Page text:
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The mystery of the man involved in a billion-dollar gold scam

A mining company’s claim that it had discovered a huge deposit of gold, deep in the Indonesian jungle, sparked a scramble to invest in the company. But not all that glittered was gold, as a new podcast series reveals, and questions remain over the mysterious death of the company’s chief geologist.

Warning: This article contains spoilers.

On the morning of March 19, 1997, Michael de Guzmán, chief geologist for the Canadian mining company Bre-X Minerals, boarded a helicopter flight to travel to a remote location in the Indonesian jungle.

It was a trip he had made many times before, to a place where he reported finding huge deposits of gold.

But this time De Guzmán never arrived.

Twenty minutes into the ride, a rear door on the left side of the helicopter opened and de Guzmán was gone, plummeting to his death in the dense foliage below.

The CEO of the mining company announced that De Guzmán had taken his own life after being diagnosed with hepatitis B and exhausted from fighting recurring malaria.

Ten years later, the Calgary Herald sent Canadian journalist Suzanne Wilton to investigate de Guzmán’s death.

“I was sent to the other side of the world… This story has haunted me ever since,” he says.

Now, he returns to the case for a new podcast series, delving into what happened before the fateful helicopter ride.

Image source, Richard Behar

Screenshot, The remote site was in Busang, in East Kalimantan province, on the island of Borneo.

De Guzmán was born in the Philippines on Valentine’s Day 1956. A fitting birthday, as he was often in love. He had three, possibly four, wives at the same time in different countries.

A man who enjoyed karaoke, beer, visiting strip clubs and wearing gold, de Guzmán was an experienced geologist who believed he could make his fortune in Indonesia.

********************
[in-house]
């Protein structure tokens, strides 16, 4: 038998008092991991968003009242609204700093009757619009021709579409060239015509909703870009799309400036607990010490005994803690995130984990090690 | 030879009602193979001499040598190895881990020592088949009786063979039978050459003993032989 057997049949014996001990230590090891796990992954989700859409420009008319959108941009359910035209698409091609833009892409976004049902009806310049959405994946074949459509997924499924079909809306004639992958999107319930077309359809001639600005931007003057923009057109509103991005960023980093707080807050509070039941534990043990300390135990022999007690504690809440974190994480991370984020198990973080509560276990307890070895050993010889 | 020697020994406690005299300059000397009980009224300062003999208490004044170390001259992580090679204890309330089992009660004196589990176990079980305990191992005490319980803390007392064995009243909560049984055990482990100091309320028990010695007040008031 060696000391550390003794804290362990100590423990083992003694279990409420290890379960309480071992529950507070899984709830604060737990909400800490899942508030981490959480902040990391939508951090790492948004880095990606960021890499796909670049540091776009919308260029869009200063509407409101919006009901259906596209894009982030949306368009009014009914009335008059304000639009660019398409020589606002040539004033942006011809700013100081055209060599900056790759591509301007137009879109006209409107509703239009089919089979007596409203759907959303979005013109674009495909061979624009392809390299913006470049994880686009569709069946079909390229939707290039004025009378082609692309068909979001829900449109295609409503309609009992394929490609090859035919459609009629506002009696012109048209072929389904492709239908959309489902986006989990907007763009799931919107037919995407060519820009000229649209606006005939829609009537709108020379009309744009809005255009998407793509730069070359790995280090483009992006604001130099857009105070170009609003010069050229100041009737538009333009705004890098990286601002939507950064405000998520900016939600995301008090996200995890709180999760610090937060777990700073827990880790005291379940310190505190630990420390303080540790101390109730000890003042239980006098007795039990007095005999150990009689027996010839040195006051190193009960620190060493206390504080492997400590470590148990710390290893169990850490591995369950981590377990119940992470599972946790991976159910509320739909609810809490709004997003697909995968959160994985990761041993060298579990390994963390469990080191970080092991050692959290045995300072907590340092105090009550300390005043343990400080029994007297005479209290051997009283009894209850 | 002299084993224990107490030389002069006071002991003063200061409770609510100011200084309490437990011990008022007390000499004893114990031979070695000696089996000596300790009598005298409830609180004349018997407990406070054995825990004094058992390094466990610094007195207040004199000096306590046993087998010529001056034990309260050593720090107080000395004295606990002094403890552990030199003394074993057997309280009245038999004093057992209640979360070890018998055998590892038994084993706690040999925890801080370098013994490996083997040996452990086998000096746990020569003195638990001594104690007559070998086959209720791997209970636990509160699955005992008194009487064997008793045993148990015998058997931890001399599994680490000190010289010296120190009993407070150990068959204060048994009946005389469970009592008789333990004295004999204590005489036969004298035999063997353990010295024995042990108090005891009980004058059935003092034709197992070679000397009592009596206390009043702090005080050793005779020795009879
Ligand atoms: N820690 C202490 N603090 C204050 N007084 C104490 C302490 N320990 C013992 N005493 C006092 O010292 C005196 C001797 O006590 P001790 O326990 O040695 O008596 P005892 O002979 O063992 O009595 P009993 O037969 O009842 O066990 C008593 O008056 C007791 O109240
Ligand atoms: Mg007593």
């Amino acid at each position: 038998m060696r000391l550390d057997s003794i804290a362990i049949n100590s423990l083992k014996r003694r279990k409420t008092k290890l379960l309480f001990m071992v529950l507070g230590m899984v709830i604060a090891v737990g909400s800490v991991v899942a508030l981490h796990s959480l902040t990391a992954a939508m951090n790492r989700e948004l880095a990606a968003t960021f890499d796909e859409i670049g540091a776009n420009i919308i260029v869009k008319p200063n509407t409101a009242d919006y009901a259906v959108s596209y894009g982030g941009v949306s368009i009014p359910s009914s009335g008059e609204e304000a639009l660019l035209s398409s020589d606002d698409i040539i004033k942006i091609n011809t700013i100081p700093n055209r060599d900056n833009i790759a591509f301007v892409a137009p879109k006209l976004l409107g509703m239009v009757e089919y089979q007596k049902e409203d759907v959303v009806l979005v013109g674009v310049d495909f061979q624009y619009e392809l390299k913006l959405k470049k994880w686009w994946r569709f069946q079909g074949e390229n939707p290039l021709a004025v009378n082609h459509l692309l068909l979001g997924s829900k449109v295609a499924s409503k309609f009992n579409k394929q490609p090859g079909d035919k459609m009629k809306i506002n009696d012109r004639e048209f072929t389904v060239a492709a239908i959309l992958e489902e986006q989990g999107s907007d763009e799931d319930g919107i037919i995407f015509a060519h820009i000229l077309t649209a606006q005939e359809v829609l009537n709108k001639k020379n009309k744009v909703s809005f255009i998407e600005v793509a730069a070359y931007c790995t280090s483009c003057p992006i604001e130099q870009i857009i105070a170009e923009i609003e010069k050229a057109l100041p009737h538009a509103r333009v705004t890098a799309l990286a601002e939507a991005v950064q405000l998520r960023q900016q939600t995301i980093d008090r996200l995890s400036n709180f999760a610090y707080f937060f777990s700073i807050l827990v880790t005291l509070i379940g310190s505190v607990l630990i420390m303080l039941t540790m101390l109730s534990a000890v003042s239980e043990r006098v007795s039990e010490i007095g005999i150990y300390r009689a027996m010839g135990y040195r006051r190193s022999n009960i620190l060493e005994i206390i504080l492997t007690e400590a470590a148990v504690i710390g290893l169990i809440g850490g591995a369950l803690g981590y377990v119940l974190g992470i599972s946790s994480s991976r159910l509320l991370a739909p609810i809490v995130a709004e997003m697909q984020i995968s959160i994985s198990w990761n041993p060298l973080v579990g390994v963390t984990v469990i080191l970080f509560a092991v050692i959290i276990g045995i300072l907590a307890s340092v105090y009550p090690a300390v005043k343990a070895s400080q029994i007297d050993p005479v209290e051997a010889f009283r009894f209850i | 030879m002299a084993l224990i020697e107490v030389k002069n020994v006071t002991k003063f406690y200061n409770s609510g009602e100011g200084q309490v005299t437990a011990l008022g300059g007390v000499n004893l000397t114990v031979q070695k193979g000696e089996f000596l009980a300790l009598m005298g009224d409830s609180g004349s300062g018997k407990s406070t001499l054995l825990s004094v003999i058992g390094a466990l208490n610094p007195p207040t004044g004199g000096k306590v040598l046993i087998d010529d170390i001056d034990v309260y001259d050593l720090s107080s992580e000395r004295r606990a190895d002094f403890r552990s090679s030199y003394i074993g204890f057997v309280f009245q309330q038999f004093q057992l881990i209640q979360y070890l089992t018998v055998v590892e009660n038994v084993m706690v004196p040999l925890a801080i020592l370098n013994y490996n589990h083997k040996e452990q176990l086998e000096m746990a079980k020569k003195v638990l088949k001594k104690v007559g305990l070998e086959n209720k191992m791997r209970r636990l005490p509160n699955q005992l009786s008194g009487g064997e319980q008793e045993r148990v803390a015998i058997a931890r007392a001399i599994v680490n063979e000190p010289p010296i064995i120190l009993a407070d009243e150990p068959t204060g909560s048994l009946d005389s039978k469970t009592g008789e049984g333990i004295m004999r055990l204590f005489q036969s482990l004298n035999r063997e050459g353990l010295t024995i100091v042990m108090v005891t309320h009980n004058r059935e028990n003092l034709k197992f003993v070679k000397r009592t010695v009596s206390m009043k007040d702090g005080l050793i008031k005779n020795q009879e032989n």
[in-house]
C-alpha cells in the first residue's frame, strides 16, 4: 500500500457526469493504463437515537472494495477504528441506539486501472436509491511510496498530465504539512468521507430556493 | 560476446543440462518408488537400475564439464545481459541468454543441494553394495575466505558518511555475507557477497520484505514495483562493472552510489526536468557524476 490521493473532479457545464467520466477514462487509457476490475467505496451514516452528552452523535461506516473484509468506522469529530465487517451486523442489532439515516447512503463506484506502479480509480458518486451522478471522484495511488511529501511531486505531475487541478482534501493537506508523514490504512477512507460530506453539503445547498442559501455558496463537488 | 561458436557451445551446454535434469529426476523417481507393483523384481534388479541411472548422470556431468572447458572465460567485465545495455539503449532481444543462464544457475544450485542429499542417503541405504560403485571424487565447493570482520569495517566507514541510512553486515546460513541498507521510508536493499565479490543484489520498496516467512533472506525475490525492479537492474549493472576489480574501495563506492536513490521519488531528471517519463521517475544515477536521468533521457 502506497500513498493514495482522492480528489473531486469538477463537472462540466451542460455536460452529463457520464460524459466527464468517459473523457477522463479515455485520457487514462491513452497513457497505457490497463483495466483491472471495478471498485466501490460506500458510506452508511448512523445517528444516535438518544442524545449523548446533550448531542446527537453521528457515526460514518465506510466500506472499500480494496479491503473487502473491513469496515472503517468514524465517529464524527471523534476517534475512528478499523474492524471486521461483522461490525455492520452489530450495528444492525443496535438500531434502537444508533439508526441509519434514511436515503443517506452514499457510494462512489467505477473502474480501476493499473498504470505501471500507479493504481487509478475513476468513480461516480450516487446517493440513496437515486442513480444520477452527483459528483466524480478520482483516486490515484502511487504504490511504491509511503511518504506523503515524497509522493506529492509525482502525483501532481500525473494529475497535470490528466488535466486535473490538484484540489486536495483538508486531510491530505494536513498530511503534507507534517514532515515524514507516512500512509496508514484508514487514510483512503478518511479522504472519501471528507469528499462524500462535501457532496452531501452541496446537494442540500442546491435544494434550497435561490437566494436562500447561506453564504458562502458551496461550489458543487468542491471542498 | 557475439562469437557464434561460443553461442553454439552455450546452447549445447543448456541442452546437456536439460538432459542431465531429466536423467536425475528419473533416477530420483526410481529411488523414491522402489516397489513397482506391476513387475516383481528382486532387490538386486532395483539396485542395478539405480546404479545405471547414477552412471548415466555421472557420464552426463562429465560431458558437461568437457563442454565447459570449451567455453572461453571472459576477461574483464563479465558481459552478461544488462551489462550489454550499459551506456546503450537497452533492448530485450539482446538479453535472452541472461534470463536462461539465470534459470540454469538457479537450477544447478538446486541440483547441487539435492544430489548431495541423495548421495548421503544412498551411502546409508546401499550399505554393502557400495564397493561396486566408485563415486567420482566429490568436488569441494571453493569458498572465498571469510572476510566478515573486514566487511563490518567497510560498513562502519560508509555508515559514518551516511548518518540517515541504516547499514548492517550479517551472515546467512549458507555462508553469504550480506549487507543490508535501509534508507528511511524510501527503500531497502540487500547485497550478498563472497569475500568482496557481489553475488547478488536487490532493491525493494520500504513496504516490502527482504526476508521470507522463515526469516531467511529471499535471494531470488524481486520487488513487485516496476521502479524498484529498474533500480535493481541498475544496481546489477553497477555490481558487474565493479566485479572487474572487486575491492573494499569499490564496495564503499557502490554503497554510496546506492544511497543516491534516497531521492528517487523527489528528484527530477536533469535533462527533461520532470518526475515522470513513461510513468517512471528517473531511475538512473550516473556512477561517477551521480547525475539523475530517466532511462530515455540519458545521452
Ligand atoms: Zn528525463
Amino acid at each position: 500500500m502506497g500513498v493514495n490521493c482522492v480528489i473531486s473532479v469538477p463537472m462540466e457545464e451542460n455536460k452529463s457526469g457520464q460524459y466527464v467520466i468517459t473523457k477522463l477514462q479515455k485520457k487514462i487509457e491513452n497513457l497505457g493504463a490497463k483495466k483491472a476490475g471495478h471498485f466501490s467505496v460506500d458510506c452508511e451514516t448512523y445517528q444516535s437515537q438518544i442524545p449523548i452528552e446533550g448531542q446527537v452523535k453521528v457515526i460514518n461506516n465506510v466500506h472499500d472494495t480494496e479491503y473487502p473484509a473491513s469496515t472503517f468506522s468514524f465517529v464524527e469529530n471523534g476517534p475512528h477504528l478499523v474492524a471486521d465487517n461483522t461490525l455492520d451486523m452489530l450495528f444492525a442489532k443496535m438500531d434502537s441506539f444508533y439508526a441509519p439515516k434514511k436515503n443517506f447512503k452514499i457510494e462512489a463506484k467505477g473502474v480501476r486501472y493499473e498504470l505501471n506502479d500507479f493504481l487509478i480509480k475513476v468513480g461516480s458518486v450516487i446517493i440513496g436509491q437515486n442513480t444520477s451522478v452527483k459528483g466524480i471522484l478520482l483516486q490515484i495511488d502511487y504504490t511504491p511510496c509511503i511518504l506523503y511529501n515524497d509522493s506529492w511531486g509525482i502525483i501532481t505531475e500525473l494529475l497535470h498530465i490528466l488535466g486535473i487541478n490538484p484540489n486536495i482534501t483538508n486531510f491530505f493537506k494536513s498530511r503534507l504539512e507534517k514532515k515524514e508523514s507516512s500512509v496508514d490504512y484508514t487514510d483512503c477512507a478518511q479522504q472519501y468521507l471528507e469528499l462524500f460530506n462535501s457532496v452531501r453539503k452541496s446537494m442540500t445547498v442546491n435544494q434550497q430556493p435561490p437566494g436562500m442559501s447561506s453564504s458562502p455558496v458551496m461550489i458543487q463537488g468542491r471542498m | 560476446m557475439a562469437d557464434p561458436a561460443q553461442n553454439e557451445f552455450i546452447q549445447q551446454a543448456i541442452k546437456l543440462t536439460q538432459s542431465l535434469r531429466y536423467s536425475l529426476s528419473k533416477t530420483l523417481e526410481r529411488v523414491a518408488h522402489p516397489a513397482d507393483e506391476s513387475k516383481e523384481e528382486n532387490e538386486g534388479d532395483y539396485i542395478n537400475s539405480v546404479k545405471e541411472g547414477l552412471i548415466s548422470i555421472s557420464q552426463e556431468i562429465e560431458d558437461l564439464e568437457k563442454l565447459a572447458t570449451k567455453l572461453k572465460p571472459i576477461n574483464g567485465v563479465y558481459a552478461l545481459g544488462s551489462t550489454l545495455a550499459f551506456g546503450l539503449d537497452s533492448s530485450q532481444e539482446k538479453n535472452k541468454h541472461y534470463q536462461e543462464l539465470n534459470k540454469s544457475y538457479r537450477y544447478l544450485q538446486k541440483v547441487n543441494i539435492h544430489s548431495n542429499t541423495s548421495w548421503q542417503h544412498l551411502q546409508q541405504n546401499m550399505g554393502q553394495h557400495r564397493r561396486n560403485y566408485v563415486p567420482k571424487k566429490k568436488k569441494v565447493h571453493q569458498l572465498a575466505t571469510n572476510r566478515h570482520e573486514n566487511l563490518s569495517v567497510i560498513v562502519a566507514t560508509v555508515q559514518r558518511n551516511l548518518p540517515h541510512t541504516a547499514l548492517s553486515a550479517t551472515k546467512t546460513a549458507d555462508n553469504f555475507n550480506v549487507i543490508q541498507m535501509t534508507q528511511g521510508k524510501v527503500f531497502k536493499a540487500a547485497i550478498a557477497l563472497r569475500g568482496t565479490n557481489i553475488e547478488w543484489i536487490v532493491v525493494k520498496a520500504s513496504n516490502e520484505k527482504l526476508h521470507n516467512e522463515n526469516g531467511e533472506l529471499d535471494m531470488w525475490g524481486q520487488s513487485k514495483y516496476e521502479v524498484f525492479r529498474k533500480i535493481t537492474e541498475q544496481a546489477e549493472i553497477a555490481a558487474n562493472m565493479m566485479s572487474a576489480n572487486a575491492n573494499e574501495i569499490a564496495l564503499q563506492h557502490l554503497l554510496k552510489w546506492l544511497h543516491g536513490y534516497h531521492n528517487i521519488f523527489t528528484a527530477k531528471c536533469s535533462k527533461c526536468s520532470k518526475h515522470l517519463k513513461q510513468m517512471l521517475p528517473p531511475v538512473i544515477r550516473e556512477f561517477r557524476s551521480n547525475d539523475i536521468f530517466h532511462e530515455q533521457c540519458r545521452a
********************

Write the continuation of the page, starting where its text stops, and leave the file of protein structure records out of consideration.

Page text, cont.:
In the 1990s, the country was seen as a land of opportunity for gold seekers with its rich natural mineral sources, Wilton says.

A Dutchman, John Felderhof, known to many as the Indiana Jones of geologists, believed that a remote site at Busang, in the province of East Kalimantan on the island of Borneo, was a gold mine waiting to be exploited. But he needed cash to keep going.

Image source, Warren Irwin

Screenshot, John Felderhof was said to have a charismatic personality.

In April 1993, Felderhof reached an agreement with David Walsh, CEO of Bre-X Minerals. Walsh was going to sell the dream to potential investors of a site loaded with buried treasure.

Felderhof controlled operations on the ground and made it clear that he wanted a project partner to help with the search: his fellow geologist and friend of Guzmán.

But Felderhof, de Guzmán and his team only had until December 18, 1993 to drill test holes to see if there was really gold there. That’s when the exploration license they had been granted by the Indonesian government expired.

With just a couple of days left until the final deadline, and two holes dug, there was still no sign of gold. Then, Wilton says, De Guzmán suddenly told Walsh that he knew the precise place they needed to drill: the place had occurred to him in a dream.

The team drilled a third hole exactly where De Guzmán had pointed and found gold. Another fourth hole brought with it the prospect of an even bigger find.

It was the biggest gold mining fraud of all time – a scam that devastated countless lives. But what really happened?

And if you’re outside the UK, listen to the series wherever you get your podcasts.

For the next three years, work on the site continued. As estimates of how much gold was there grew, so did the number of investors. Bre-X Minerals’ share price began to soar, from 20 cents to C$280 (US$206; £163). The company was eventually valued at C$6 billion (US$4.4 billion; £3.5 billion).

Many people in small Canadian towns joined the gold rush and invested hundreds of thousands of dollars of their savings.

But as time passed, the shine began to fade.

Image source, Warren Irwin

Screenshot, Drilling at the site continued until 1997.

In early 1997, Indonesia’s then-president Suharto ruled that a small company like Bre-X Minerals could no longer exclusively own the site and reap its benefits. It had to be shared with the Indonesian government and assisted by a larger, more experienced mining company. Thus, an agreement was reached with the American company Freeport-McMoRan.

Before agreeing to take on all the financial risks associated with mining precious metals, Freeport-McMoRan needed to do its own checks. Its geologists were sent to drill twin holes in the Busang deposit. Twinning is a way of verifying the presence of gold by drilling next to where it was found and taking rock samples.

This was standard practice in mining, but Bre-X Minerals had not done it until now.

The twin samples were sent to two different laboratories, but the results were the same: no traces of gold were found.

What could this mean for people who had invested their savings?